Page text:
Friday, December 14, 2012
The African-American law student who was assassinated on a busy New York City street worked as a drug courier and was assassinated after a large sum of money that he was carrying was confiscated by police in California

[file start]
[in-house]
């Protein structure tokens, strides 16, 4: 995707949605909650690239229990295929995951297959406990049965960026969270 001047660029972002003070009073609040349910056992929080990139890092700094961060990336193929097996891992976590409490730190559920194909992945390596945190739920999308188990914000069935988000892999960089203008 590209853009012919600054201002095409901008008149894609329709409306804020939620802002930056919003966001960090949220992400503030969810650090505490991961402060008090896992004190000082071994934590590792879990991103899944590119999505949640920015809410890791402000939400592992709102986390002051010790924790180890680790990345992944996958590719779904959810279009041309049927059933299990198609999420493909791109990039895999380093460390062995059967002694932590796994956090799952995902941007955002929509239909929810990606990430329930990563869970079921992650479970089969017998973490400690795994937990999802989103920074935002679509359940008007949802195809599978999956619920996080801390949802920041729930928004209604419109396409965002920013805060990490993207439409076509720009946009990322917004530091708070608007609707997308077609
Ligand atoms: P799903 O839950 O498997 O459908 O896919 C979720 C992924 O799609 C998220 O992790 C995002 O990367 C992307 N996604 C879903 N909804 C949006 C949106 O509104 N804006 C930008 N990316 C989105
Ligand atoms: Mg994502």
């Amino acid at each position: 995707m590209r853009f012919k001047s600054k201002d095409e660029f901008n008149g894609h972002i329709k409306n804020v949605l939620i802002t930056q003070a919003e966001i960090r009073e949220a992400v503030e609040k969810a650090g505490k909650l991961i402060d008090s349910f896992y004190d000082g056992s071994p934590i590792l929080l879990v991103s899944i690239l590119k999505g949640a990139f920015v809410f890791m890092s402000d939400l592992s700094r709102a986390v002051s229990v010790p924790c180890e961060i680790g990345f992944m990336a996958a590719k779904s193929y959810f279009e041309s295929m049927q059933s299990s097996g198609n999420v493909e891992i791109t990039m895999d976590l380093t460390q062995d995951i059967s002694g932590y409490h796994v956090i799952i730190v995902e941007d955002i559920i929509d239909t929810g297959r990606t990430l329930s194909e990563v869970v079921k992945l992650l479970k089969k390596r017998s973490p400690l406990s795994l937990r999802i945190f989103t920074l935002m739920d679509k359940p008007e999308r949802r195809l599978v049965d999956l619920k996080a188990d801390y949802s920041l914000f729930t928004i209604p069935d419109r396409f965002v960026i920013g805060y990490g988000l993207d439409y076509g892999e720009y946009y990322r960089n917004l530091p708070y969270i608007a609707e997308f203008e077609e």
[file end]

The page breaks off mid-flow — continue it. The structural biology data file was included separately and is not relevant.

Brandon Woodard, 31, flew to New York from his home in Los Angeles to try to smooth things over with his angry bosses. Instead, he was coldly executed in Midtown Manhattan in broad daylight. New York police say that they are closing in on the men responsible for Woodard's death. They have identified the getaway driver and detectives currently searching for him. Woodard had been carrying tens of thousands of dollars that was meant for drug dealers New York. Somehow, the cash was confiscated by police in California and the dealers still wanted their money. Woodard, 31, was the son of wealthy businesswoman and attended top private schools. He has been arrested 20 times - including for robbery and cocaine possession. Woodard grew up in privilege in Los Angeles. His mother, Sandra Wellington owns the once-successful United International Mortgage. Other family members are well-connected lawyers and entrepreneurs. Wellington is married to the ex-boyfriend of former soap star Tonya Pinkins, who claims that the family is involved in criminal business dealings. Woodard attended the private Campbell Hall high school, where he was a star basketball player. He was a member of the exclusive invitation-only Jack and Jill of America society, which caters to upper-class black families. For college, he went to Loyola Marymount University in Los Angeles, a $55,000-per-year private school. Family members say that he was a second-year law student at the University of West Los Angeles School of Law, another private school. Woodard also had a lengthy criminal record - at least 20 arrests. He was arrested several times for stealing from upscale grocery stores - including in 2009 when he was arrested for robbery after struggling with a guard. He also had cocaine arrests. In the summer of 2012, Wellington's company, United International Mortgage, had its lending power revoked by California regulators. The company is also the target of numerous lawsuits alleging fraud and breach of contract.